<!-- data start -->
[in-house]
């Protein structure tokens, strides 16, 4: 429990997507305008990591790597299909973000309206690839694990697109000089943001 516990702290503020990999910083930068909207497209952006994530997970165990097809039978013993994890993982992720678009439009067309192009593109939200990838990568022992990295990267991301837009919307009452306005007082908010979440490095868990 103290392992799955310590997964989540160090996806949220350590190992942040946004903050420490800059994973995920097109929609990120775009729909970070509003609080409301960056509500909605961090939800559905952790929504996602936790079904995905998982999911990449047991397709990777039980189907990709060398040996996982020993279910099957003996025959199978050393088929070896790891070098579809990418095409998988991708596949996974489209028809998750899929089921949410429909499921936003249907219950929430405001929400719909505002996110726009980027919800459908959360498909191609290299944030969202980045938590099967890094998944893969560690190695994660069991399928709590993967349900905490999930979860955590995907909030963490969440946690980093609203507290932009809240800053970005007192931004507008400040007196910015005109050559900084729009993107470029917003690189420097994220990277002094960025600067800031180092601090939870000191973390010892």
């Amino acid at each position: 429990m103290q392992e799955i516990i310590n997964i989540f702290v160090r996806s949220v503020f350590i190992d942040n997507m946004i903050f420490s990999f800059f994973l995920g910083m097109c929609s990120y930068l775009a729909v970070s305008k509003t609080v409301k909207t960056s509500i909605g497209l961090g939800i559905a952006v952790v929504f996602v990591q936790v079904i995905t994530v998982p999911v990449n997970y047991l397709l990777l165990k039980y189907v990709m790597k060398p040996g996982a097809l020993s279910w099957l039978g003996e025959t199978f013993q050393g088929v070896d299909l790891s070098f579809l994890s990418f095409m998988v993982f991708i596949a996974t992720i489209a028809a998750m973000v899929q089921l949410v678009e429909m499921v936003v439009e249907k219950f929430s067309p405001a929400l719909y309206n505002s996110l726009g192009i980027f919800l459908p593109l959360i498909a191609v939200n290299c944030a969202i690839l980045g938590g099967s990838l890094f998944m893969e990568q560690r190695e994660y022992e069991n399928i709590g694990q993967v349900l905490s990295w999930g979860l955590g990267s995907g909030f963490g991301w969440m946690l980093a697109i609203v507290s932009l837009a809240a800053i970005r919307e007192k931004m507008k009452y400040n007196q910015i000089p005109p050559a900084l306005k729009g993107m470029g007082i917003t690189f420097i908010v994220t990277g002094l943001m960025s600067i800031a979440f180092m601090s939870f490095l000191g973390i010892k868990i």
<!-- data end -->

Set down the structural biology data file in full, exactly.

[in-house]
């Protein structure tokens, strides 16, 4: 429990997507305008990591790597299909973000309206690839694990697109000089943001 516990702290503020990999910083930068909207497209952006994530997970165990097809039978013993994890993982992720678009439009067309192009593109939200990838990568022992990295990267991301837009919307009452306005007082908010979440490095868990 103290392992799955310590997964989540160090996806949220350590190992942040946004903050420490800059994973995920097109929609990120775009729909970070509003609080409301960056509500909605961090939800559905952790929504996602936790079904995905998982999911990449047991397709990777039980189907990709060398040996996982020993279910099957003996025959199978050393088929070896790891070098579809990418095409998988991708596949996974489209028809998750899929089921949410429909499921936003249907219950929430405001929400719909505002996110726009980027919800459908959360498909191609290299944030969202980045938590099967890094998944893969560690190695994660069991399928709590993967349900905490999930979860955590995907909030963490969440946690980093609203507290932009809240800053970005007192931004507008400040007196910015005109050559900084729009993107470029917003690189420097994220990277002094960025600067800031180092601090939870000191973390010892």
């Amino acid at each position: 429990m103290q392992e799955i516990i310590n997964i989540f702290v160090r996806s949220v503020f350590i190992d942040n997507m946004i903050f420490s990999f800059f994973l995920g910083m097109c929609s990120y930068l775009a729909v970070s305008k509003t609080v409301k909207t960056s509500i909605g497209l961090g939800i559905a952006v952790v929504f996602v990591q936790v079904i995905t994530v998982p999911v990449n997970y047991l397709l990777l165990k039980y189907v990709m790597k060398p040996g996982a097809l020993s279910w099957l039978g003996e025959t199978f013993q050393g088929v070896d299909l790891s070098f579809l994890s990418f095409m998988v993982f991708i596949a996974t992720i489209a028809a998750m973000v899929q089921l949410v678009e429909m499921v936003v439009e249907k219950f929430s067309p405001a929400l719909y309206n505002s996110l726009g192009i980027f919800l459908p593109l959360i498909a191609v939200n290299c944030a969202i690839l980045g938590g099967s990838l890094f998944m893969e990568q560690r190695e994660y022992e069991n399928i709590g694990q993967v349900l905490s990295w999930g979860l955590g990267s995907g909030f963490g991301w969440m946690l980093a697109i609203v507290s932009l837009a809240a800053i970005r919307e007192k931004m507008k009452y400040n007196q910015i000089p005109p050559a900084l306005k729009g993107m470029g007082i917003t690189f420097i908010v994220t990277g002094l943001m960025s600067i800031a979440f180092m601090s939870f490095l000191g973390i010892k868990i």